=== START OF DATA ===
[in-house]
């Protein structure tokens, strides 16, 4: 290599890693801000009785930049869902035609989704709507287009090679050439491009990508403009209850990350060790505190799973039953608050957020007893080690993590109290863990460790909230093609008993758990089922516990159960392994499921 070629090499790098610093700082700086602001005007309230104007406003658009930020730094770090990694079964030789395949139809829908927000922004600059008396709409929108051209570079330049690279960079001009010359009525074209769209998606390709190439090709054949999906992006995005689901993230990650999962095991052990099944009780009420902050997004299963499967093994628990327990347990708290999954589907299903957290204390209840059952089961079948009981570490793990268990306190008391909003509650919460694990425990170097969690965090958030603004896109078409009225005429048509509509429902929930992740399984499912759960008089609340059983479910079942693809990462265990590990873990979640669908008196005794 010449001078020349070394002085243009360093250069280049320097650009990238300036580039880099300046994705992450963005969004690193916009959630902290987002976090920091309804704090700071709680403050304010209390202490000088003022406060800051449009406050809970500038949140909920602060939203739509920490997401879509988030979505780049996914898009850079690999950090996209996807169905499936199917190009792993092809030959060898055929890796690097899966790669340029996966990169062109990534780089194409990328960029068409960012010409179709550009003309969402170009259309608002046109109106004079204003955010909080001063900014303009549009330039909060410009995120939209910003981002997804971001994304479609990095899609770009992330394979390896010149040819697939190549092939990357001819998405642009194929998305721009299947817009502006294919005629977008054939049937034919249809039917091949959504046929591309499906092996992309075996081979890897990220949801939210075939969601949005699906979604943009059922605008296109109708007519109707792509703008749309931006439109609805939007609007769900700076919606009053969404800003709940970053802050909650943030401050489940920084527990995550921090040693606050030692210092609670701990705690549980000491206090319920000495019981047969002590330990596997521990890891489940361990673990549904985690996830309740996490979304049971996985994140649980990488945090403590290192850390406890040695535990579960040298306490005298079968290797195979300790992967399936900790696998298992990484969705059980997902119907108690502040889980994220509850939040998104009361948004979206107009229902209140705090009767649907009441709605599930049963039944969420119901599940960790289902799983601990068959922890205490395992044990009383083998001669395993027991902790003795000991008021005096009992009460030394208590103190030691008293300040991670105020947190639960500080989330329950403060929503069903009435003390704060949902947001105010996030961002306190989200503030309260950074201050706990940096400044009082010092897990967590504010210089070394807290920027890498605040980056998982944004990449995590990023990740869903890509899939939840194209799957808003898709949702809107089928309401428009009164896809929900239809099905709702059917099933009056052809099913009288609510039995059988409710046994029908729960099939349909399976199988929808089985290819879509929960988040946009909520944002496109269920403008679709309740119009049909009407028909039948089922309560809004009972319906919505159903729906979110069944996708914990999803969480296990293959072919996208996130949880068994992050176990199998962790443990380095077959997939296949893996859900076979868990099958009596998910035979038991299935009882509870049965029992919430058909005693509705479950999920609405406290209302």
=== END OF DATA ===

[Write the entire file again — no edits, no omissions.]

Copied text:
[in-house]
């Protein structure tokens, strides 16, 4: 290599890693801000009785930049869902035609989704709507287009090679050439491009990508403009209850990350060790505190799973039953608050957020007893080690993590109290863990460790909230093609008993758990089922516990159960392994499921 070629090499790098610093700082700086602001005007309230104007406003658009930020730094770090990694079964030789395949139809829908927000922004600059008396709409929108051209570079330049690279960079001009010359009525074209769209998606390709190439090709054949999906992006995005689901993230990650999962095991052990099944009780009420902050997004299963499967093994628990327990347990708290999954589907299903957290204390209840059952089961079948009981570490793990268990306190008391909003509650919460694990425990170097969690965090958030603004896109078409009225005429048509509509429902929930992740399984499912759960008089609340059983479910079942693809990462265990590990873990979640669908008196005794 010449001078020349070394002085243009360093250069280049320097650009990238300036580039880099300046994705992450963005969004690193916009959630902290987002976090920091309804704090700071709680403050304010209390202490000088003022406060800051449009406050809970500038949140909920602060939203739509920490997401879509988030979505780049996914898009850079690999950090996209996807169905499936199917190009792993092809030959060898055929890796690097899966790669340029996966990169062109990534780089194409990328960029068409960012010409179709550009003309969402170009259309608002046109109106004079204003955010909080001063900014303009549009330039909060410009995120939209910003981002997804971001994304479609990095899609770009992330394979390896010149040819697939190549092939990357001819998405642009194929998305721009299947817009502006294919005629977008054939049937034919249809039917091949959504046929591309499906092996992309075996081979890897990220949801939210075939969601949005699906979604943009059922605008296109109708007519109707792509703008749309931006439109609805939007609007769900700076919606009053969404800003709940970053802050909650943030401050489940920084527990995550921090040693606050030692210092609670701990705690549980000491206090319920000495019981047969002590330990596997521990890891489940361990673990549904985690996830309740996490979304049971996985994140649980990488945090403590290192850390406890040695535990579960040298306490005298079968290797195979300790992967399936900790696998298992990484969705059980997902119907108690502040889980994220509850939040998104009361948004979206107009229902209140705090009767649907009441709605599930049963039944969420119901599940960790289902799983601990068959922890205490395992044990009383083998001669395993027991902790003795000991008021005096009992009460030394208590103190030691008293300040991670105020947190639960500080989330329950403060929503069903009435003390704060949902947001105010996030961002306190989200503030309260950074201050706990940096400044009082010092897990967590504010210089070394807290920027890498605040980056998982944004990449995590990023990740869903890509899939939840194209799957808003898709949702809107089928309401428009009164896809929900239809099905709702059917099933009056052809099913009288609510039995059988409710046994029908729960099939349909399976199988929808089985290819879509929960988040946009909520944002496109269920403008679709309740119009049909009407028909039948089922309560809004009972319906919505159903729906979110069944996708914990999803969480296990293959072919996208996130949880068994992050176990199998962790443990380095077959997939296949893996859900076979868990099958009596998910035979038991299935009882509870049965029992919430058909005693509705479950999920609405406290209302």